Rejection slips, or form letters, however tactfully phrased, are lacerations of the soul, if not quite inventions of the devil—but there is no way around them.

– Isaac Asimov

We’ve all gotten rejected once or twice in our lives. This is especially true when it comes to authors: it’s all about putting yourself out there, and you’re bound to come across someone who isn’t a fan.

Of course, one of the benefits of publishing independently is that you don’t have to worry about rejection. There aren’t any gatekeepers trying to stop your work from seeing the light of day. You can publish what you like and let your work be judged by the people who really matter: readers.

Still, sometimes it’s nice to know you aren’t alone. Some of the most famous authors in the world have had their books rejected at one point or another. Here are a few to reassure you that even the greats hit speedbumps every now and then.

Sylvia Plath sent The Bell Jar in under a pseudonym, where it was immediately rejected. The editor then discovered the author’s true identity, and the manuscript was…rejected again.

“I have now re-read—or rather read more thoroughly—“The Bell Jar” with the knowledge that it is by Sylva Plath which has added considerably to its interest for it is obviously flagrantly autobiographical. But it still is not much of a novel.”

Ursula K. Le Guin’s The Left Hand of Darkness received this rejection letter:

A future multiple award winner.

It went on to win both the Hugo and Nebula Awards for best novel. Go figure.

Carrie by Stephen King was rejected 30 times. He even threw the manuscript away before his wife retrieved it from the trash.

Even Tarzan's author got rejected!

Tarzan of the Apes was initially rejected, but Edgar Rice Burroughs’ persistence eventually bore fruit when the novel became a classic.

Sometimes they get a little personal, as with the rejection for Ernest Hemingway’s The Sun Also Rises:

“If I may be frank, Mr. Hemingway — you certainly are in your prose — I found your efforts to be both tedious and offensive.”

And finally, one bonus rejection: Dr. Seuss’ first book, And to Think That I Saw It on Mulberry Street, was rejected 27 times. Where would we all be without a little Seuss in our life?

So there you have it: it happens to the best of us, but you can’t let it get you down! Is one of your favorite authors on this list? Have a rejection story of your own that you’ve learned from? Let us know in the comments!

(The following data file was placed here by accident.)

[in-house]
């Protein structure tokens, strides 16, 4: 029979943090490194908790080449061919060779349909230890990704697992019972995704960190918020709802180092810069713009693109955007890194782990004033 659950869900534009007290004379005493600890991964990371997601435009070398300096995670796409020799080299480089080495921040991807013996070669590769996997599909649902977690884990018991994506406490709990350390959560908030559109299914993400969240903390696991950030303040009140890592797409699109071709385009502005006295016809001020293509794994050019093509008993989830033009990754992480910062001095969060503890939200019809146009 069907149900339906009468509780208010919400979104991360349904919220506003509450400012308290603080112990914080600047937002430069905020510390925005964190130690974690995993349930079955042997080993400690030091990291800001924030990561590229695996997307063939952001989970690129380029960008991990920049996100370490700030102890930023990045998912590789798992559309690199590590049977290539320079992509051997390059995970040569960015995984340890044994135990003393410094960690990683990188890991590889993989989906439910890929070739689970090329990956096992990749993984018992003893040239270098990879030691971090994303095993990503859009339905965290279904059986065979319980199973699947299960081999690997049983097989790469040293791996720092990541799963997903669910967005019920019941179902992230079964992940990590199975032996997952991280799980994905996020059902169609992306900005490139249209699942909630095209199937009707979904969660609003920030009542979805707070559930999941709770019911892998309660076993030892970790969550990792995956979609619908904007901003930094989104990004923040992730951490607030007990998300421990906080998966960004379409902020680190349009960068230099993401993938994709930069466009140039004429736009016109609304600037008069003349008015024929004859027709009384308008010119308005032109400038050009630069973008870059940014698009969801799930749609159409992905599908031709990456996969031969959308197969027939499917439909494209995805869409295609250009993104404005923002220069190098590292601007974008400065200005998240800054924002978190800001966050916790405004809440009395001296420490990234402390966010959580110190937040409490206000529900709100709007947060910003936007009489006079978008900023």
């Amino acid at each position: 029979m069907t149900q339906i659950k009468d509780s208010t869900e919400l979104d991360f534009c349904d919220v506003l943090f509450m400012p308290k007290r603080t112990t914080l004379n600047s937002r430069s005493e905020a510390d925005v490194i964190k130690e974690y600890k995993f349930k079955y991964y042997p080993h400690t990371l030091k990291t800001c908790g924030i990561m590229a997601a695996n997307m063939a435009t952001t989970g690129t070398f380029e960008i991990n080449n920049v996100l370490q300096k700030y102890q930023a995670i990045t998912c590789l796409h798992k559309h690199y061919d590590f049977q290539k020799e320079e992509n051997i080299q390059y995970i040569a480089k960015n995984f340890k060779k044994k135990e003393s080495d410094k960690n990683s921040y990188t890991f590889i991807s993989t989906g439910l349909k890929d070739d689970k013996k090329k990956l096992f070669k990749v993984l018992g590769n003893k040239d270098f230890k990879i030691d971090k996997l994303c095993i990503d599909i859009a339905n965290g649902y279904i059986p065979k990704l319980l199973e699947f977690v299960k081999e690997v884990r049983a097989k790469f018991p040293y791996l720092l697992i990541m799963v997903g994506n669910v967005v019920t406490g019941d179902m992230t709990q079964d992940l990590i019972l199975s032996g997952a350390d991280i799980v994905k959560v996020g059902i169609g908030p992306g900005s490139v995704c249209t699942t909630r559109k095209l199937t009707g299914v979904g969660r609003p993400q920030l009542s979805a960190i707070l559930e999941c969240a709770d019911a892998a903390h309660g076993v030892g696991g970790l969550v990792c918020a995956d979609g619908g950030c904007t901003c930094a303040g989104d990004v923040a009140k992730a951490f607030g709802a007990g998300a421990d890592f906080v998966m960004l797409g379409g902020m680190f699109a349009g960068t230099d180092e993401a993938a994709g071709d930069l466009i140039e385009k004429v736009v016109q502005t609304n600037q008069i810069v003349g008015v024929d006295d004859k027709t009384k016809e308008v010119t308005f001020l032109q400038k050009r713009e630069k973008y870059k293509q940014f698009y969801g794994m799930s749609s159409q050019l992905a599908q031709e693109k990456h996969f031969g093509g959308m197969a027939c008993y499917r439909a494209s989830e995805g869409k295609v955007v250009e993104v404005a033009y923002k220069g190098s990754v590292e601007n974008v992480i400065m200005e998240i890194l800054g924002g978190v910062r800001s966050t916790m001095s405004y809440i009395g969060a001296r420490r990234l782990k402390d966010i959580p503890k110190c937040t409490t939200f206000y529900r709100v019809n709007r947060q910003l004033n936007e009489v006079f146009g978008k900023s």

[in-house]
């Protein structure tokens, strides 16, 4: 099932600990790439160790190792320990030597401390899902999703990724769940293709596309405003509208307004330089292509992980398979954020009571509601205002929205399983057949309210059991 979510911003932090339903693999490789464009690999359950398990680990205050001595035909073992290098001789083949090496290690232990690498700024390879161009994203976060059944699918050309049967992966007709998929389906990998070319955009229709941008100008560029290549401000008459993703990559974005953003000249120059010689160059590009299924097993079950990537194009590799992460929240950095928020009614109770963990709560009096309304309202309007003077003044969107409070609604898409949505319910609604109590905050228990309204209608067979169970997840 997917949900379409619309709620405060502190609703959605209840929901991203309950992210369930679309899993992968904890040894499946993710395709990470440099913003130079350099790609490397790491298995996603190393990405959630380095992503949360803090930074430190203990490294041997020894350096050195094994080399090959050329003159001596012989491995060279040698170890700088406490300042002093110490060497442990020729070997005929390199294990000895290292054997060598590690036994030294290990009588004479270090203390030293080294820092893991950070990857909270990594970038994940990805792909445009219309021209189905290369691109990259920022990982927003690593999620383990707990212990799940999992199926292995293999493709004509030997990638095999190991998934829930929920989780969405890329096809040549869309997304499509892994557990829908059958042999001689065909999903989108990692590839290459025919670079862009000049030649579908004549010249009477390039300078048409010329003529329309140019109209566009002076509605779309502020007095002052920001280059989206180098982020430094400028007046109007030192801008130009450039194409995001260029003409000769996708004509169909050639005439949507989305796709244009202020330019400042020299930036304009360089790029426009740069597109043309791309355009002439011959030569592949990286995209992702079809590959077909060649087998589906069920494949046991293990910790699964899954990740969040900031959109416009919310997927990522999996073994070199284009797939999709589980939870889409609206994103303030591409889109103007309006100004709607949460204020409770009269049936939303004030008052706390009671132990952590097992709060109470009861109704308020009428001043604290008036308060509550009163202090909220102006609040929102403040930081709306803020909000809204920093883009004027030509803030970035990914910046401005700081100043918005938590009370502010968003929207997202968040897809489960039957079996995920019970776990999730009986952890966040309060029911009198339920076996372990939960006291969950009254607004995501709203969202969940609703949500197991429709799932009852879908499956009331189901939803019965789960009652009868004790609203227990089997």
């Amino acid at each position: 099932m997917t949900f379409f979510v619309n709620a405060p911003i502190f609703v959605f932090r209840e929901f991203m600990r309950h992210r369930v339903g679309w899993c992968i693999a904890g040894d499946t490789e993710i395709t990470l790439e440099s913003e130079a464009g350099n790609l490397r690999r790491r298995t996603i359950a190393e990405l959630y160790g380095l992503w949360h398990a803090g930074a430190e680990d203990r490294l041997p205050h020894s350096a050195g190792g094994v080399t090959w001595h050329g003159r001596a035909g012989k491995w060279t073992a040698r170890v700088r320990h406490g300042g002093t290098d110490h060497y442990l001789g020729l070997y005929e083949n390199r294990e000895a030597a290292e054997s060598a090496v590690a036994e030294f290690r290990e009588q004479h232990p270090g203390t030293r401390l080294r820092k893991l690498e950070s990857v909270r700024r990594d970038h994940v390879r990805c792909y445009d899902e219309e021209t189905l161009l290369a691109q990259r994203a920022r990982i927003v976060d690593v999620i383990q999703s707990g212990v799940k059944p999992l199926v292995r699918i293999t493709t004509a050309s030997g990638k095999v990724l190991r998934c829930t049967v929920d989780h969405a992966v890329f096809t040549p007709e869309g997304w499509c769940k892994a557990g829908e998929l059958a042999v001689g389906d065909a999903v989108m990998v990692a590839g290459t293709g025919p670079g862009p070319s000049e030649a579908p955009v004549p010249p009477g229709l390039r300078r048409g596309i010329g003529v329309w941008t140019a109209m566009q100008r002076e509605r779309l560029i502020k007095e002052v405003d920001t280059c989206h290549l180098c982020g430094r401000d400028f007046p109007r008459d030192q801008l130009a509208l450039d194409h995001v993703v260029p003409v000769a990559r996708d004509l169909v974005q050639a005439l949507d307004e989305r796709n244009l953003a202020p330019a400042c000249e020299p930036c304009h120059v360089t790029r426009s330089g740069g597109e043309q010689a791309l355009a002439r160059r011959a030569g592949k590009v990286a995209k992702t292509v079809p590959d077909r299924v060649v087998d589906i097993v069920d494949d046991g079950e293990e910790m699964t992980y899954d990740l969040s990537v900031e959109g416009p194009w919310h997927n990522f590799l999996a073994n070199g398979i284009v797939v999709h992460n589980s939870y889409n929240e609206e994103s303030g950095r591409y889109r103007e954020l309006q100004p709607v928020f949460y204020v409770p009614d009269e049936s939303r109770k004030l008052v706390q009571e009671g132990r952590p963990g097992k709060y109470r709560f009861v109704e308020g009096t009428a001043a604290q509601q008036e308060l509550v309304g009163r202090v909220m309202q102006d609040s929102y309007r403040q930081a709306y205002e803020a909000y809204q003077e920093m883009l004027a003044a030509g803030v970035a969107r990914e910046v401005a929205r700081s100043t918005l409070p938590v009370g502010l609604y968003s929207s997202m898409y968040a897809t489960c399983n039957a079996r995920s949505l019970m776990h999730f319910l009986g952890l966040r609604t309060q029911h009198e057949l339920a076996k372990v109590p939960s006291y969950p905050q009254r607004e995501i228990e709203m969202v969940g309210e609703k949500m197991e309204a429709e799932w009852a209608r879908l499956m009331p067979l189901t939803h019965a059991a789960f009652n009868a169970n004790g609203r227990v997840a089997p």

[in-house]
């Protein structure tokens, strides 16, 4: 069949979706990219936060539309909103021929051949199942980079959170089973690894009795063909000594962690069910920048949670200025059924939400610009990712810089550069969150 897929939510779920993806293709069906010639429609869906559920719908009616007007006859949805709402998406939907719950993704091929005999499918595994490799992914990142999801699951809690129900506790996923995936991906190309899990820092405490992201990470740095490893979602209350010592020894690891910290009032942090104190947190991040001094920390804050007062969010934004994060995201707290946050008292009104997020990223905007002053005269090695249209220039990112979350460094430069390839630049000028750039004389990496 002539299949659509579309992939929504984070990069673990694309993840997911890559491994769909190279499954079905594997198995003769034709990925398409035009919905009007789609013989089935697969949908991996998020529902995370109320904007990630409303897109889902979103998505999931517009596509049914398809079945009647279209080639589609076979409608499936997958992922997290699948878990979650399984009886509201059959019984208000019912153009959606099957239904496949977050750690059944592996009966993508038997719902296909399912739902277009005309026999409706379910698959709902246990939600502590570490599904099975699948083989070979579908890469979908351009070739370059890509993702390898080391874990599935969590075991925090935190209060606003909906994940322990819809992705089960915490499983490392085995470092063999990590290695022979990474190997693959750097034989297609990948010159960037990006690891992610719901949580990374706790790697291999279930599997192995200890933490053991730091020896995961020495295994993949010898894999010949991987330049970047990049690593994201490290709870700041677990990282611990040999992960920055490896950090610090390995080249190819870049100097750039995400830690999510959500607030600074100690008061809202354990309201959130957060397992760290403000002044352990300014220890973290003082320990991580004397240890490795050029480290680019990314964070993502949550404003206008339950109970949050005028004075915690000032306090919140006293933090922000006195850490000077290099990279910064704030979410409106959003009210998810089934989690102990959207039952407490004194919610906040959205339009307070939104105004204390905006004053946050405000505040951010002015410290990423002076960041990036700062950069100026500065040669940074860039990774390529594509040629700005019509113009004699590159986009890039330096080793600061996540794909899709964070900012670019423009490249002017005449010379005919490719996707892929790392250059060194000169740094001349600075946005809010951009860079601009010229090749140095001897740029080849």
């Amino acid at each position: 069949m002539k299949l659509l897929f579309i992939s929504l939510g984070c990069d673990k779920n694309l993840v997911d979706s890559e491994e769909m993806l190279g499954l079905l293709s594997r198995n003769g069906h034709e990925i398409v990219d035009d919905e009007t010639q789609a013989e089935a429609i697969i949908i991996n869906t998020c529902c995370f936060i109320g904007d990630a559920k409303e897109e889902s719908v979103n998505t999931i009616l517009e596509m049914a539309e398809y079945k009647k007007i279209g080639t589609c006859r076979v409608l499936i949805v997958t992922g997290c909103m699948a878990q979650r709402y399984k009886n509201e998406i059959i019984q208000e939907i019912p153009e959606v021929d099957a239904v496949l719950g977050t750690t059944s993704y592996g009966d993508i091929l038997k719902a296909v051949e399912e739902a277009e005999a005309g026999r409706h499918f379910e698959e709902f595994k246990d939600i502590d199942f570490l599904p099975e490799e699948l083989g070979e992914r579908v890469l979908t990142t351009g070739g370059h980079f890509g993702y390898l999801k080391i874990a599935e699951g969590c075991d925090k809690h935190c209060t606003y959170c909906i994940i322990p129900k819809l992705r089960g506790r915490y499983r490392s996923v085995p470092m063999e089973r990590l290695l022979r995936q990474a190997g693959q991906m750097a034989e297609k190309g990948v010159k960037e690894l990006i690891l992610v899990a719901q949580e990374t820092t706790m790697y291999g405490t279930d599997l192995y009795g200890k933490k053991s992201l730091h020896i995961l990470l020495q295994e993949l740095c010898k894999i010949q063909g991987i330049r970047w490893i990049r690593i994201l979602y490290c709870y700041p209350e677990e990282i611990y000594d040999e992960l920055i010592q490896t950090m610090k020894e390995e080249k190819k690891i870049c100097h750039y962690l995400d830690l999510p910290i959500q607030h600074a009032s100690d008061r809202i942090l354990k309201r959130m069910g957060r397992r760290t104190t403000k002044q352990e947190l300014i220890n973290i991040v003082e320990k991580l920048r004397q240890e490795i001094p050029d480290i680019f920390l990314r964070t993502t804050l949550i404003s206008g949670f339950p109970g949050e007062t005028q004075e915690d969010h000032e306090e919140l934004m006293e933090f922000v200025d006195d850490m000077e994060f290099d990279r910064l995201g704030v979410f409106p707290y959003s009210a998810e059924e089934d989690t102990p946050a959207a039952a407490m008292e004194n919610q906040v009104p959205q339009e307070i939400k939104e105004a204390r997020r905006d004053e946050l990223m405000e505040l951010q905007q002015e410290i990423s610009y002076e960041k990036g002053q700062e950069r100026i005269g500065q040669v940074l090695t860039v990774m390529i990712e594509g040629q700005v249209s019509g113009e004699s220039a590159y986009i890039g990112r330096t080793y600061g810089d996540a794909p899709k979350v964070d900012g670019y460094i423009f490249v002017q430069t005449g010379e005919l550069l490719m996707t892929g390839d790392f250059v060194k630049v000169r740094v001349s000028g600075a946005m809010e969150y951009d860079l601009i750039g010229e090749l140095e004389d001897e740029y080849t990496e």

SXSW Interactive 2012 Recommendations for Authors & Publishers

South by Southwest Interactive (SXSW) 2012 is right around the corner, scheduled to take place in Austin, Texas March 9-13.  If you’re an author and have never heard of “South by,” you may want to check out the following blog post by Evo Terra entitled “7 tips for authors attending SXSW 2012.”  Evo manages to give a great overview of the festival with tips catering specifically to authors.  Even though SXSW is not a publishing conference, Evo correctly points out that our “world is changing faster than you imagine,” and SXSW is a great way to “forward your knowledge and expertise in the interactive world.”

As we all know, electronic marketing tools such as social media are very important to authors looking to promote their work.  Among other things, SXSW offers you the ability to learn from interactive industry leaders who work on the cutting edge of digital technology.

So whether you’re planning to attend this year of not, to add to Evo’s blog post, I have outlined below some of 2012’s SXSW Interactive panel discussions that are geared specifically to authors and publishers.  The list below may help you save time as you plan your schedule.  If you are not planning on going, hopefully these panels will inspire you to get your late registration in … at the very least, these can help get you excited for next year.

Discoverability and the New World of Book PR
http://schedule.sxsw.com/2012/events/event_IAP13632

Publishing Models Transforming the Book
http://schedule.sxsw.com/2012/events/event_IAP10347

Libros digitales para todos/eBooks for Everybody
http://schedule.sxsw.com/2012/events/event_IAP13728

Rhapsody to Year 0: Music & Publishing Go Digital
http://schedule.sxsw.com/2012/events/event_IAP9680

Take a Look It’s in a Book or Now Tablet Devices
http://schedule.sxsw.com/2012/events/event_IAP12327

Self-Publishing: A Revolution for Midlist Authors?
http://schedule.sxsw.com/2012/events/event_IAP9146

Social Role-Playing: Brands and Publishers
http://schedule.sxsw.com/2012/events/event_IAP9024

Knitting a Long Tail in Niche Publishing
http://schedule.sxsw.com/2012/events/event_IAP9356

Making eBooks Smarter: Responsive Page Design
http://schedule.sxsw.com/2012/events/event_IAP9737

Books Win the Attention Economy
http://schedule.sxsw.com/2012/events/event_IAP9275

Next Stage: Tear It Up: How to Write a Digital Novel
http://schedule.sxsw.com/2012/events/event_OE00939